VIDEO Praying on the Armor – The Armor of God

Praying on the Armor

Stand therefore . . . praying always with all prayer and supplication in the Spirit, being watchful to this end with all perseverance and supplication for all the saints. Ephesians 6:14, 18

When Roman soldiers went into battle, they had their choice of at least seven deities to whom they could pray. Mars was the god of war; Minerva was the goddess of wisdom; Nerio was a warrior goddess; Virtus was the god of bravery and military strength.

When Paul used the dress and armament of a typical Roman soldier as a metaphor for the Christian’s spiritual armor, he also included a reference to prayer. Prayer is obviously not a tangible piece of armor, yet Paul summed up his message on spiritual armor with a fervent exhortation to prayer. Unlike a Roman soldier, the Christian’s spiritual armor comes from God and is only empowered by God as we seek Him through prayer. A fictional Roman deity could not bless a Roman soldier’s armor, but God can bless the armor He gives us.

Tools and weapons of spiritual warfare are nothing without God’s blessing. Put on your armor today—and pray. Ask God to make you strong in the Lord and in the power of His might (Ephesians 6:10).

We must not confide in the armor of God, but in the God of this armor. William Gurnall

The Armor of God: The Belt of Truthfulness and the Breastplate of Righteousness (Ephesians 6:14)

Treasure in a Pumpkin

We have this treasure in jars of clay to show that this all-surpassing power is from God and not from us. 2 Corinthians 4:7

As a young mother, I was determined to document my daughter’s first year of life. Each month, I took photos of her to illustrate how she had changed and grown. In one of my favorite pictures, she is gleefully sitting in the belly of a hollowed-out pumpkin I purchased from a local farmer. There she sat, the delight of my heart, contained in an overgrown squash. The pumpkin withered in the ensuing weeks, but my daughter continued to grow and thrive.

The way Paul describes knowing the truth of who Jesus is reminds me of that photo. He likens the knowledge of Jesus in our heart to a treasure stored in a clay pot. Remembering what Jesus did for us gives us the courage and strength to persevere through struggles in spite of being “hard pressed on every side” (2 Corinthians 4:8). Because of God’s power in our lives, when we are “struck down, but not destroyed,” we reveal the life of Jesus (v. 9).

Like the pumpkin that withered, we may feel the wear and tear of our trials. But the joy of Jesus in us can continue to grow in spite of those challenges. Our knowledge of Him—His power at work in our lives—is the treasure stored in our frail clay bodies. We can flourish in the face of hardship because of His power at work within us.

Dear Father, thank You for putting Your truth into my heart and life. Help me to bear up under the challenges I face with Your power. May others see Your work in my life and come to know You too.

God’s power is at work within us.

By Kirsten Holmberg 


As with Paul’s letter to the Corinthians, the epistle of James encourages those who are facing trials. “Consider it pure joy . . . whenever you face trials of many kinds, because you know that the testing of your faith produces perseverance. Let perseverance finish its work so that you may be mature and complete” (James 1:2–4). Those who persevere will receive strength for today and “the crown of life” (v. 12)—eternal life—tomorrow.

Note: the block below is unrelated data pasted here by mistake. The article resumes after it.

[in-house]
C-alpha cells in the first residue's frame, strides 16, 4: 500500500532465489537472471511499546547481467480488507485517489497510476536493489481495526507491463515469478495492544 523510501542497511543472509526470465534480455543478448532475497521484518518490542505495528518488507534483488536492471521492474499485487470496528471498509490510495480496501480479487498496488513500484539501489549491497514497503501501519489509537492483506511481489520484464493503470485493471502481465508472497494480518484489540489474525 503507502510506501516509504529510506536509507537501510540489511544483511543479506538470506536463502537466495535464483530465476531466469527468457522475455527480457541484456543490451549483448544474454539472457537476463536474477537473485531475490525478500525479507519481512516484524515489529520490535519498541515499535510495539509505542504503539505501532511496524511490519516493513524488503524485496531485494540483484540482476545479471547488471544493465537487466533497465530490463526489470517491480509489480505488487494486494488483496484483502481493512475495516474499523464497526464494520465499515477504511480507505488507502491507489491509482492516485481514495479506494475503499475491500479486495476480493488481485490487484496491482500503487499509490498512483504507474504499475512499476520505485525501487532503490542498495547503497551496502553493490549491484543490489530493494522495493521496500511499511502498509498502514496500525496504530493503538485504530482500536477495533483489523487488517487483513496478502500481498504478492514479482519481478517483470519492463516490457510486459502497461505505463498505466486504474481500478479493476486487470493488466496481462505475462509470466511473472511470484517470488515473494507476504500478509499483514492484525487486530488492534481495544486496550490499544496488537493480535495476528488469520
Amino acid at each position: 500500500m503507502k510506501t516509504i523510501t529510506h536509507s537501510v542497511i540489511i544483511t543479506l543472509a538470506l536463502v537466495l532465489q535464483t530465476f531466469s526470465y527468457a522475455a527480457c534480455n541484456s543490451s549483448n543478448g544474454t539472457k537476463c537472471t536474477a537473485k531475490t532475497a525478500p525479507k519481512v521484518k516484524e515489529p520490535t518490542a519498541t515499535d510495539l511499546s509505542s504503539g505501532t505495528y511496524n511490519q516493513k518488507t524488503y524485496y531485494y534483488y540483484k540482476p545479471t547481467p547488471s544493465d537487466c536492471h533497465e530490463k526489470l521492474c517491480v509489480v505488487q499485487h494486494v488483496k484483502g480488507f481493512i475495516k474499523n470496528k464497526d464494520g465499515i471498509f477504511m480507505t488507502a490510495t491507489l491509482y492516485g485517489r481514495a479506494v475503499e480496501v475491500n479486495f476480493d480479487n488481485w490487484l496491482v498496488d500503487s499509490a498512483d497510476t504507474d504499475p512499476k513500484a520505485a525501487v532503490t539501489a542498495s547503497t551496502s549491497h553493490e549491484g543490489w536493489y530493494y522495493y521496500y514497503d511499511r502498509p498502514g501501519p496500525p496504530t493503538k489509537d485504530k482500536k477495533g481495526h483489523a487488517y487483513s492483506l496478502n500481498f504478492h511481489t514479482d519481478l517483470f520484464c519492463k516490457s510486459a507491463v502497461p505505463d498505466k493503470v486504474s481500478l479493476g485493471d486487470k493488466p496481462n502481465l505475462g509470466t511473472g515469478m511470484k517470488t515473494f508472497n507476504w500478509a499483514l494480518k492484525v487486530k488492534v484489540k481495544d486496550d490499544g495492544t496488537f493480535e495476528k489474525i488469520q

How have you experienced the joy of Christ in the midst of trials?

Alyson Kieda

God’s Blessing of Brokenness

Exodus 2:11-15

The Lord had a great calling in mind for Moses—to free more than 2,000,000 Israelites from Egyptian bondage. And the future liberator seemed qualified for the task. As Pharaoh’s adopted grandson, he would have had access to royal privilege, power, and education.

But Moses also had a strong independent spirit that could get in the way of his obedience to the Lord. God’s plan required a broken spirit that would follow Him and rest on His divine power.

A big mistake—killing an Egyptian for beating a slave (Ex. 2:11-12)—was Moses’ opportunity to learn this important lesson. Realizing the murder had been witnessed, he fled to the desert to escape Pharaoh’s wrath. It was there that he came to the end of himself.

Like Moses, we’re all born with a tendency toward selfishness and stubbornness and want things done our way. But God gives us opportunities to bring every area of our life to Him in submission.

Though few will be given a task on the scale of Moses’, the Father has a calling in mind for each believer. Whether His plan is that we raise a godly family, reach out to a neighbor, or run a business with integrity and consideration, He wants us to do so in His power. To prepare us for this work, He sometimes uses brokenness. That wouldn’t be our chosen method, but God knows hardship is sometimes necessary to strip us of our selfish ways.

Do you want to achieve what God has planned for you to do? In humility, ask Him to bring any brokenness that He deems necessary.

Don’t You Care?

“And he was in the hinder part of the ship, asleep on a pillow: and they awake him, and say unto him, Master, carest thou not that we perish?” (Mark 4:38) 

There are times when we have great problems and God seems to ignore our prayers, and finally we begin to wonder if He cares about us at all. There is no need to wonder. God cares about the sparrow, and He surely cares about His own dear children. If there is not some clear reason why He fails to answer (such as sin in our lives), then perhaps it is simply (as in Job’s case) a test of our faith.